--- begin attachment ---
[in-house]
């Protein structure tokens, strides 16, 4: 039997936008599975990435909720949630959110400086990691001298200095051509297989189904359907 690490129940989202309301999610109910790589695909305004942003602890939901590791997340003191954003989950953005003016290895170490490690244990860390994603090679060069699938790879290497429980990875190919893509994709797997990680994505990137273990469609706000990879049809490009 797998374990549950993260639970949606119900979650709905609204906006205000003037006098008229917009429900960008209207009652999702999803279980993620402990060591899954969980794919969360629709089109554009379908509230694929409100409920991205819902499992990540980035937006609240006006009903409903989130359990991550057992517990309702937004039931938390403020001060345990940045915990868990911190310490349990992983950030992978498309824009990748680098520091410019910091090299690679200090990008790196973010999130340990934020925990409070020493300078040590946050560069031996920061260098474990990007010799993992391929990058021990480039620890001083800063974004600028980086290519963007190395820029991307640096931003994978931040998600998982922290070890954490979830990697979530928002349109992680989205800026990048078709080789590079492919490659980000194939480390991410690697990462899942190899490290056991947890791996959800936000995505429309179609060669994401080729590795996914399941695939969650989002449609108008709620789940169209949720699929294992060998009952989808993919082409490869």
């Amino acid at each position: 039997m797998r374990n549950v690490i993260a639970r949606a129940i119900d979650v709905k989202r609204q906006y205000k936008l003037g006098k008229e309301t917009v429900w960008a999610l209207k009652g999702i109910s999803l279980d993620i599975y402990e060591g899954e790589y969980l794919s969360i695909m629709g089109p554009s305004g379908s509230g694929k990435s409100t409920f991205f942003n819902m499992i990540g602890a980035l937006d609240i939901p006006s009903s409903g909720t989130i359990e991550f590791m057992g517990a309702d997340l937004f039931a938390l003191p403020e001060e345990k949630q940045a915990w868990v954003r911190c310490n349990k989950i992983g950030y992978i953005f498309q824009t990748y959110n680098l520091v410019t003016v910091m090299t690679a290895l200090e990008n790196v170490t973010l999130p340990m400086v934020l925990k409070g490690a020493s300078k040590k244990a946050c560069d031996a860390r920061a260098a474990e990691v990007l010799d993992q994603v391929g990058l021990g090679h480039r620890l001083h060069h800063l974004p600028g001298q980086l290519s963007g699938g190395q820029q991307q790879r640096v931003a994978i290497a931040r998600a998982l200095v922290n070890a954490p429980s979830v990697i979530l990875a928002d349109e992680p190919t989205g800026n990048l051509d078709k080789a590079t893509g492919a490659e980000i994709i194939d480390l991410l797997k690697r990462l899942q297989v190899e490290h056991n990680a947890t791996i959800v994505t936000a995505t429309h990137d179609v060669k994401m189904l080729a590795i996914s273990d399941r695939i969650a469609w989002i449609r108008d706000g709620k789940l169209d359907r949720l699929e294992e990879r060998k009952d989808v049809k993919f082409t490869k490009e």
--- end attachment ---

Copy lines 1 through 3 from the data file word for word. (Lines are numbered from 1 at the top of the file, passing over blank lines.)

[in-house]
């Protein structure tokens, strides 16, 4: 039997936008599975990435909720949630959110400086990691001298200095051509297989189904359907 690490129940989202309301999610109910790589695909305004942003602890939901590791997340003191954003989950953005003016290895170490490690244990860390994603090679060069699938790879290497429980990875190919893509994709797997990680994505990137273990469609706000990879049809490009 797998374990549950993260639970949606119900979650709905609204906006205000003037006098008229917009429900960008209207009652999702999803279980993620402990060591899954969980794919969360629709089109554009379908509230694929409100409920991205819902499992990540980035937006609240006006009903409903989130359990991550057992517990309702937004039931938390403020001060345990940045915990868990911190310490349990992983950030992978498309824009990748680098520091410019910091090299690679200090990008790196973010999130340990934020925990409070020493300078040590946050560069031996920061260098474990990007010799993992391929990058021990480039620890001083800063974004600028980086290519963007190395820029991307640096931003994978931040998600998982922290070890954490979830990697979530928002349109992680989205800026990048078709080789590079492919490659980000194939480390991410690697990462899942190899490290056991947890791996959800936000995505429309179609060669994401080729590795996914399941695939969650989002449609108008709620789940169209949720699929294992060998009952989808993919082409490869």
């Amino acid at each position: 039997m797998r374990n549950v690490i993260a639970r949606a129940i119900d979650v709905k989202r609204q906006y205000k936008l003037g006098k008229e309301t917009v429900w960008a999610l209207k009652g999702i109910s999803l279980d993620i599975y402990e060591g899954e790589y969980l794919s969360i695909m629709g089109p554009s305004g379908s509230g694929k990435s409100t409920f991205f942003n819902m499992i990540g602890a980035l937006d609240i939901p006006s009903s409903g909720t989130i359990e991550f590791m057992g517990a309702d997340l937004f039931a938390l003191p403020e001060e345990k949630q940045a915990w868990v954003r911190c310490n349990k989950i992983g950030y992978i953005f498309q824009t990748y959110n680098l520091v410019t003016v910091m090299t690679a290895l200090e990008n790196v170490t973010l999130p340990m400086v934020l925990k409070g490690a020493s300078k040590k244990a946050c560069d031996a860390r920061a260098a474990e990691v990007l010799d993992q994603v391929g990058l021990g090679h480039r620890l001083h060069h800063l974004p600028g001298q980086l290519s963007g699938g190395q820029q991307q790879r640096v931003a994978i290497a931040r998600a998982l200095v922290n070890a954490p429980s979830v990697i979530l990875a928002d349109e992680p190919t989205g800026n990048l051509d078709k080789a590079t893509g492919a490659e980000i994709i194939d480390l991410l797997k690697r990462l899942q297989v190899e490290h056991n990680a947890t791996i959800v994505t936000a995505t429309h990137d179609v060669k994401m189904l080729a590795i996914s273990d399941r695939i969650a469609w989002i449609r108008d706000g709620k789940l169209d359907r949720l699929e294992e990879r060998k009952d989808v049809k993919f082409t490869k490009e």